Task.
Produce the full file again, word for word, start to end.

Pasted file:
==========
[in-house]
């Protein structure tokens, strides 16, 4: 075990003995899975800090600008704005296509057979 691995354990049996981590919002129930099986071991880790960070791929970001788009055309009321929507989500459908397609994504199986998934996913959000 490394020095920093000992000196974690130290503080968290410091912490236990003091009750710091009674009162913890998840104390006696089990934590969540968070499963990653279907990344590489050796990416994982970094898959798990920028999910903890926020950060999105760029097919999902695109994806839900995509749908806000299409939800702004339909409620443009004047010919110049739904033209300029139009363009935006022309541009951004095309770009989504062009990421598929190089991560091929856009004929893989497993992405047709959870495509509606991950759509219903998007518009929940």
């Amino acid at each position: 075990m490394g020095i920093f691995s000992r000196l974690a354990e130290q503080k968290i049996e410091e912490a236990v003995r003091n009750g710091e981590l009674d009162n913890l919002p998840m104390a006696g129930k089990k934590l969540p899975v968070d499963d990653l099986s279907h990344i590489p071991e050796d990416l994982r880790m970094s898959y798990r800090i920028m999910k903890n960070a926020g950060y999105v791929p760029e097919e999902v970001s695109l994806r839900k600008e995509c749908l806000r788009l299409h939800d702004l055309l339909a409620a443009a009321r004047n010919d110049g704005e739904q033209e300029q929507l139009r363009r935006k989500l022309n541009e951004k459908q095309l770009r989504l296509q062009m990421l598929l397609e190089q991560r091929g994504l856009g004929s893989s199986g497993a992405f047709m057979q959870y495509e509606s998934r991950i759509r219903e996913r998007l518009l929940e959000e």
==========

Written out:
[in-house]
């Protein structure tokens, strides 16, 4: 075990003995899975800090600008704005296509057979 691995354990049996981590919002129930099986071991880790960070791929970001788009055309009321929507989500459908397609994504199986998934996913959000 490394020095920093000992000196974690130290503080968290410091912490236990003091009750710091009674009162913890998840104390006696089990934590969540968070499963990653279907990344590489050796990416994982970094898959798990920028999910903890926020950060999105760029097919999902695109994806839900995509749908806000299409939800702004339909409620443009004047010919110049739904033209300029139009363009935006022309541009951004095309770009989504062009990421598929190089991560091929856009004929893989497993992405047709959870495509509606991950759509219903998007518009929940």
């Amino acid at each position: 075990m490394g020095i920093f691995s000992r000196l974690a354990e130290q503080k968290i049996e410091e912490a236990v003995r003091n009750g710091e981590l009674d009162n913890l919002p998840m104390a006696g129930k089990k934590l969540p899975v968070d499963d990653l099986s279907h990344i590489p071991e050796d990416l994982r880790m970094s898959y798990r800090i920028m999910k903890n960070a926020g950060y999105v791929p760029e097919e999902v970001s695109l994806r839900k600008e995509c749908l806000r788009l299409h939800d702004l055309l339909a409620a443009a009321r004047n010919d110049g704005e739904q033209e300029q929507l139009r363009r935006k989500l022309n541009e951004k459908q095309l770009r989504l296509q062009m990421l598929l397609e190089q991560r091929g994504l856009g004929s893989s199986g497993a992405f047709m057979q959870y495509e509606s998934r991950i759509r219903e996913r998007l518009l929940e959000e």